Each time I offered my sports poetry workshop, I was so pleased by the student response, I promised myself I would write enough poems to have a thematic collection. Years went by. I wrote a poem called “Running Back” about watching football with my sons. It was published in The Poetry Friday Anthology (Pomelo Books, 2012). Then I wrote another poem about running just before a rainstorm that was published in The Poetry Friday Anthology for Middle School (Pomelo Books, 2013). I wrote more poems which were published in 2016 by YARN Magazine. One by one, the poems emerged until I finally had almost enough for a collection. That’s when I sat down and actively researched sports I had not already written about so I would have a well-rounded collection. I love finding metaphors in everyday life, particularly ones that represent perseverance. It is not easy to keep reaching for a goal. Trying again after a loss is the secret to success not only in sports, but in life. Writing the poems in Tag Your Dreams helped me handle disappointment in my own life. Many of these poems were personal pep talks. I used the imagery of getting up after falling on a mat or off of a bike, to encourage myself to move forward when I felt discouraged. The poems in Tag Your Dreams describe being active and discovering both physical and personal strengths. I hope young readers will be inspired to reach for their own goals as they read these poems.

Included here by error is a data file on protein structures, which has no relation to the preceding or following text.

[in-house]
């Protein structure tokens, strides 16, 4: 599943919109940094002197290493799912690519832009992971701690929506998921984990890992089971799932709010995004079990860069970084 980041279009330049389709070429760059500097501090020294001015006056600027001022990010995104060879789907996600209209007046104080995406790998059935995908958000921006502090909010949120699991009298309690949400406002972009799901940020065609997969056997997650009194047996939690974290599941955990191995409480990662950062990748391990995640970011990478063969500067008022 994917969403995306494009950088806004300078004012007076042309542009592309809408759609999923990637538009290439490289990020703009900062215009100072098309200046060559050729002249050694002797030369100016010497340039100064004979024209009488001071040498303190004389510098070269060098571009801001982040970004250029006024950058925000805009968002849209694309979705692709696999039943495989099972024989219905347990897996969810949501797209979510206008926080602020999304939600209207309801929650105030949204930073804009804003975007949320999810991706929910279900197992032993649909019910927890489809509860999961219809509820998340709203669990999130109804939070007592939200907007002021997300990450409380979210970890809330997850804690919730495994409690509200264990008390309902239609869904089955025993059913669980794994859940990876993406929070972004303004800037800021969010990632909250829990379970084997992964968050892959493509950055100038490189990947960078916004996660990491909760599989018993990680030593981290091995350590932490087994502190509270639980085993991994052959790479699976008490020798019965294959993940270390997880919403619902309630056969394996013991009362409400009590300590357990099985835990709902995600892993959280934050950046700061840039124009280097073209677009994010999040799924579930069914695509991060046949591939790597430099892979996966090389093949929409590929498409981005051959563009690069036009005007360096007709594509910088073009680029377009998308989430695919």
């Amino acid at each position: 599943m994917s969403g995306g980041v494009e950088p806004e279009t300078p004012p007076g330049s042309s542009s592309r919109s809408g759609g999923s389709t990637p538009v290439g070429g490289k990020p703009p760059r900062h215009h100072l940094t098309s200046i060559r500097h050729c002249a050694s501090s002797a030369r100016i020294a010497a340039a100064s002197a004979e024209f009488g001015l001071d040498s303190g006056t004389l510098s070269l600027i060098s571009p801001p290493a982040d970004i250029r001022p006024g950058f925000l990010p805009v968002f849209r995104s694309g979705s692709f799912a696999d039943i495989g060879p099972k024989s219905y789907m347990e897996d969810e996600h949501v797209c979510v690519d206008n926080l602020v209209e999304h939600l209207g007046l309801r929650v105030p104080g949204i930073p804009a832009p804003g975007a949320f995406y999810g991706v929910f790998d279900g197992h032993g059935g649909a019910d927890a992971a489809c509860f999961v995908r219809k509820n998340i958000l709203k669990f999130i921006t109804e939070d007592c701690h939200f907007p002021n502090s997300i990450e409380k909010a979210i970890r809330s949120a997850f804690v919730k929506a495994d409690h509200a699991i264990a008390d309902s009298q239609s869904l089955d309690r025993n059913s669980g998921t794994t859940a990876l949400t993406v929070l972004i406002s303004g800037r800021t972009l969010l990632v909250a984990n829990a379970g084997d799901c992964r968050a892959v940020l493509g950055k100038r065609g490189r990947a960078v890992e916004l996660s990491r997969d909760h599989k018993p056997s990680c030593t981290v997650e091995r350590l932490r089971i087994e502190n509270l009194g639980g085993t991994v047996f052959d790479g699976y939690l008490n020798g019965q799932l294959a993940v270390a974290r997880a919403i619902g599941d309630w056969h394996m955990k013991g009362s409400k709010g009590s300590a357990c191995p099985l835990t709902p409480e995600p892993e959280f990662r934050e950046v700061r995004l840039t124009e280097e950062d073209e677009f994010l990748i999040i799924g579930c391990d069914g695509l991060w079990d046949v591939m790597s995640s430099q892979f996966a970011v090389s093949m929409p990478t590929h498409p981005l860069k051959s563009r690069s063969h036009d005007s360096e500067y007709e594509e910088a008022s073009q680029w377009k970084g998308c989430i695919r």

Be well! Be active!

Sylvia: Thank you, Jackie, for sharing this "back story" with us. I've never been much of an athlete myself, although I am an excellent walker! But I agree that sports can be a terrific outlet and release for us all. 

Next, join the rest of the Poetry Friday gathering at the Poem Farm where the lovely Amy Ludwig VanDerwater is hosting us all. Stay home, stay safe, and stay well, everyone! 


Heidi Mordhorst said...

Hello, Sylvia and hello, Jackie! As a neighbor I recall happy times participating in the Pick-a-Poet program. I love that at its heart your collection is about persistence and not just sports, and your story of writing the poems over a long period fits right in.